All the Fun of the Fare; Cookery

The Mail on Sunday (London, England), December 20, 1998 | Go to article overview

All the Fun of the Fare; Cookery


Byline: CLARISSA DICKSON WRIGHT

I always associate Christmas with cheese, the rich taste of Stilton, the little truckle cheddars like podgy sentinels and the slightly ammoniac goats cheese we always ate with walnuts on Boxing Day. Happily, a great champion of British food has now produced a well-written, useful book on the subject.

Sarah Freeman's guide to British and Irish cheeses, The Real Cheese Companion (Little, Brown [pounds sterling]12.99/ N&D Bookstore price: [pounds sterling]11.99) is a must - particularly at a time when our revitalised cheese industry is a source of both great excitement and confusion to food lovers.

Lancashire, home of delicious cheese, represents one corner of England's great heartland cookery triangle, and Michelin-starred chef Paul Heathcote is very much its resident star. In Rhubarb and Black Pudding (Fourth Estate[pounds sterling]20/[pounds sterling]17), Matthew Fort tells brilliantly the entertaining story of a year in Heathcote's kitchen. The book is full of great recipes - from Broth of Quail to Hot Banana Souffle - which are not only from Heathcote, but also from locals with such splendid names as Winnie Swarbrick.

For years I have awaited a decent new fish book - there is always such a need - so I couldn't be more pleased with Fish (Headline[pounds sterling]20/[pounds sterling]18) by Sophie Grigson and William Black, a large, authoritative volume with delicious recipes. I have always admired Grigson's culinary travelling, and there are some typically splendid, exotic choices alongside old favourites like whitebait.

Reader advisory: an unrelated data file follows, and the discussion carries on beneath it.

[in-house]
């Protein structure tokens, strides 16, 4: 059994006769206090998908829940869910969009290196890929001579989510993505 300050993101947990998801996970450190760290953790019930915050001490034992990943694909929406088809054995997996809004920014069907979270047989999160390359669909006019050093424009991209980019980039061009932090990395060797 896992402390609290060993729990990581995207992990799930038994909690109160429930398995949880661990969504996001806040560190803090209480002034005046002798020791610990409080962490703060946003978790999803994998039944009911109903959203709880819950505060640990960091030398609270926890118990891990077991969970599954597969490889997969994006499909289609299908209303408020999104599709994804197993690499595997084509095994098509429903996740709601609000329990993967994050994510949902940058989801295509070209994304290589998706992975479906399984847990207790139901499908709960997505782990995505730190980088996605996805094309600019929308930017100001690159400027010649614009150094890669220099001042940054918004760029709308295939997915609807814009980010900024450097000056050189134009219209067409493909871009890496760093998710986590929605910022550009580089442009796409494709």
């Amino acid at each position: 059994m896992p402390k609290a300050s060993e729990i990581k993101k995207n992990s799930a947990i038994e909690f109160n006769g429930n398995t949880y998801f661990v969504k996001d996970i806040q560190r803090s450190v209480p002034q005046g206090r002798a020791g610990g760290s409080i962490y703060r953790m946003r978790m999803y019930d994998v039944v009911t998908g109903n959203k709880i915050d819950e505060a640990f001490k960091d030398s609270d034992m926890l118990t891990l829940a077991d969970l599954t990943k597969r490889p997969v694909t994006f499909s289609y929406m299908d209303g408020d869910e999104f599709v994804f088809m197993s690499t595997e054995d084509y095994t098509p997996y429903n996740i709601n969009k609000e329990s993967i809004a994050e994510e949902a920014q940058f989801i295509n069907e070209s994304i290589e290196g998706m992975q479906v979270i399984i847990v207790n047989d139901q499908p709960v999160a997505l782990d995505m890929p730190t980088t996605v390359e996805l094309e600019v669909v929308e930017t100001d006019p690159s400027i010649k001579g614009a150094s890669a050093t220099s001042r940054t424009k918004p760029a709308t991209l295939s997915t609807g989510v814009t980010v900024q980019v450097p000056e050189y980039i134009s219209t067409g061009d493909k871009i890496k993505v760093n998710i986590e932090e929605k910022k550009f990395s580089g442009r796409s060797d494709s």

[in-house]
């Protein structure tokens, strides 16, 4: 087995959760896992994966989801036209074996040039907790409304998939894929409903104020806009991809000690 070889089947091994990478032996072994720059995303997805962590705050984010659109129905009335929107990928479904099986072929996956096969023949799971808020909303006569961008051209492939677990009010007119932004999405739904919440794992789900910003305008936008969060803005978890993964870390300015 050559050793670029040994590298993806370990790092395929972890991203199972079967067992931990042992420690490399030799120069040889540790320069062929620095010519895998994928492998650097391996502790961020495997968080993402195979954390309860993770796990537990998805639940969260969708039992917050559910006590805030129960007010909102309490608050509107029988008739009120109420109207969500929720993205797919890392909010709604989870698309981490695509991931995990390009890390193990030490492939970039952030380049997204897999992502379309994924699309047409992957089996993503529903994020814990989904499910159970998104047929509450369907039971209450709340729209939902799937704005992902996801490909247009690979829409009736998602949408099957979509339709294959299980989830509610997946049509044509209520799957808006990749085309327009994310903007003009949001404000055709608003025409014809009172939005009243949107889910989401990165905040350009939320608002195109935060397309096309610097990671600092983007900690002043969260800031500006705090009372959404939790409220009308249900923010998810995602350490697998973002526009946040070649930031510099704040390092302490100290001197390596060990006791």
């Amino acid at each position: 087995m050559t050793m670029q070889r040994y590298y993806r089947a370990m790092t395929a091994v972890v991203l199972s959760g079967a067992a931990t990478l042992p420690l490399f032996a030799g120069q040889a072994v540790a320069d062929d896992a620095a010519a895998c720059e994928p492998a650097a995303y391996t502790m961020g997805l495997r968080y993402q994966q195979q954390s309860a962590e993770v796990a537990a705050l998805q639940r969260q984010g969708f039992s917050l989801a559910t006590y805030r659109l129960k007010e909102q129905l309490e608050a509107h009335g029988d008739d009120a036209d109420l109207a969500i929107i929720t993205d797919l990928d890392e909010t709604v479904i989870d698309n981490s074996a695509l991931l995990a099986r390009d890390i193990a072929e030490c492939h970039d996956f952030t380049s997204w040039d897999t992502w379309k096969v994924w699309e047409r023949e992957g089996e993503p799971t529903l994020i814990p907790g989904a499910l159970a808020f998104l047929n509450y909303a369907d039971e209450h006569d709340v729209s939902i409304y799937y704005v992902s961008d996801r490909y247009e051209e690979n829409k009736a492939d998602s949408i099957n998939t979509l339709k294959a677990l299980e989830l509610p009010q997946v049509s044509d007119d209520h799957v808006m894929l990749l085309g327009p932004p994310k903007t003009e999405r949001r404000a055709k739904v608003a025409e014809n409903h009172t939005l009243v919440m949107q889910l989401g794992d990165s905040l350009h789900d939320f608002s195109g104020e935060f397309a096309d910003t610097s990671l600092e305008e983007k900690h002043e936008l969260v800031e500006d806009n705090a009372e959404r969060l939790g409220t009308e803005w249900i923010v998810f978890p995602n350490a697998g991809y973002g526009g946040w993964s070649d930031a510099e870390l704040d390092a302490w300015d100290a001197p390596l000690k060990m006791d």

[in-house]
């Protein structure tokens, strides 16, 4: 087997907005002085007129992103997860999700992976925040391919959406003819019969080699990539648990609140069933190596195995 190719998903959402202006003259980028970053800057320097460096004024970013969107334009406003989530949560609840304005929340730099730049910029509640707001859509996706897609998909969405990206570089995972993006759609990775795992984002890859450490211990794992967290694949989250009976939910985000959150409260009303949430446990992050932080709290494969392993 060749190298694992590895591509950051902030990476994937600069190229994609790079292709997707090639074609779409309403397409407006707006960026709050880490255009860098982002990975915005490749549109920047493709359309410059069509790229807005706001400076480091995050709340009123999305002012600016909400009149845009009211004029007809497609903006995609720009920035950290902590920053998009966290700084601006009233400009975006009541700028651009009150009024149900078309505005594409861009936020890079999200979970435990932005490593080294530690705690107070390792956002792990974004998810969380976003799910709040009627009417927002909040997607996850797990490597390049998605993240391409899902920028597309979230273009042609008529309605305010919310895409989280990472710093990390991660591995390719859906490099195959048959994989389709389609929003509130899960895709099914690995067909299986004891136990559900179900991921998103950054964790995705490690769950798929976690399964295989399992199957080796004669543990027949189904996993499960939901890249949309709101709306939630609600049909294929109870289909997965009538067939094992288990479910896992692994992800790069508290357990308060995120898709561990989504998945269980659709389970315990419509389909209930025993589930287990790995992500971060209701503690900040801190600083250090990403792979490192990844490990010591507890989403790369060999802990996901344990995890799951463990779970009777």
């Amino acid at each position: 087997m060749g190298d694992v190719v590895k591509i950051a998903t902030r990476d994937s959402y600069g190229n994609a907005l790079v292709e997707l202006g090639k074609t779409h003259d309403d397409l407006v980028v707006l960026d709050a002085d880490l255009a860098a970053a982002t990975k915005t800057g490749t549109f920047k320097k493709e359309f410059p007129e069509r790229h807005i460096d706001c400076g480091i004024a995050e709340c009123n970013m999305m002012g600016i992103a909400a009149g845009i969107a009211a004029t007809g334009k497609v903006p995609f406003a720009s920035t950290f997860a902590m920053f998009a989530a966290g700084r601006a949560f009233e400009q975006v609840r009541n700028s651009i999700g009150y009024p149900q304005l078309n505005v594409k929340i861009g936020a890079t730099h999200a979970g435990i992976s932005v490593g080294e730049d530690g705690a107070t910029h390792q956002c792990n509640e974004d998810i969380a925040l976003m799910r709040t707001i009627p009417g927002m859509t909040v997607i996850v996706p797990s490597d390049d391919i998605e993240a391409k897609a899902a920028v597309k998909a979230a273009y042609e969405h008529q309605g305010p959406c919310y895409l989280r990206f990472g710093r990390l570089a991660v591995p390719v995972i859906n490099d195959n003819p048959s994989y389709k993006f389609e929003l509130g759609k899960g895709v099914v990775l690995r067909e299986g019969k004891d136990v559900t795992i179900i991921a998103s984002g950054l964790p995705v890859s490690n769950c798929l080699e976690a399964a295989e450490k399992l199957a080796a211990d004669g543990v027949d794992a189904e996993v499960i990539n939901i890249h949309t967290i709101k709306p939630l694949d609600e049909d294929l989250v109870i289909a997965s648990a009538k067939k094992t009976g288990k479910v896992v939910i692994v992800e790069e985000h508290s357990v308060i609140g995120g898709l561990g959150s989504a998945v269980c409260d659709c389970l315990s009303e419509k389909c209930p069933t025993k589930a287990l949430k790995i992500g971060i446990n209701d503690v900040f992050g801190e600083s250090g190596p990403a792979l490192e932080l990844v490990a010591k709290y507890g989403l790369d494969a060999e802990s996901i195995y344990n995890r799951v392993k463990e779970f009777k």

Gammon and Spinach (Macmillan [pounds sterling]25/[pounds sterling]20) by Simon Hopkinson is another book from which I want to eat almost every recipe. (Who can resist Twiddled Prawns, Hot Strawberry Pie or Apple Hat?) Unconstrained by time zones as he was with The Prawn Cocktail Years, here we have Hopkinson at his award-winning, wide-ranging best.

While I am not a great fan of Madhur Jaffrey's Indian books, she excels with her international vegetable cookery. Her World Vegetarian (Ebury[pounds sterling]25/[pounds sterling]21) is a splendid encyclopaedia, with over 600 recipes sourced from around the world. Divided into five key areas covering vegetables, beans, legumes and nuts, grains and dairy, it really contains everything the vegetarian cook can ask for, and even a lot of delights for we carnivores.

Then there's Simon Morris's Cardamon and Coriander (Metro [pounds sterling]17.

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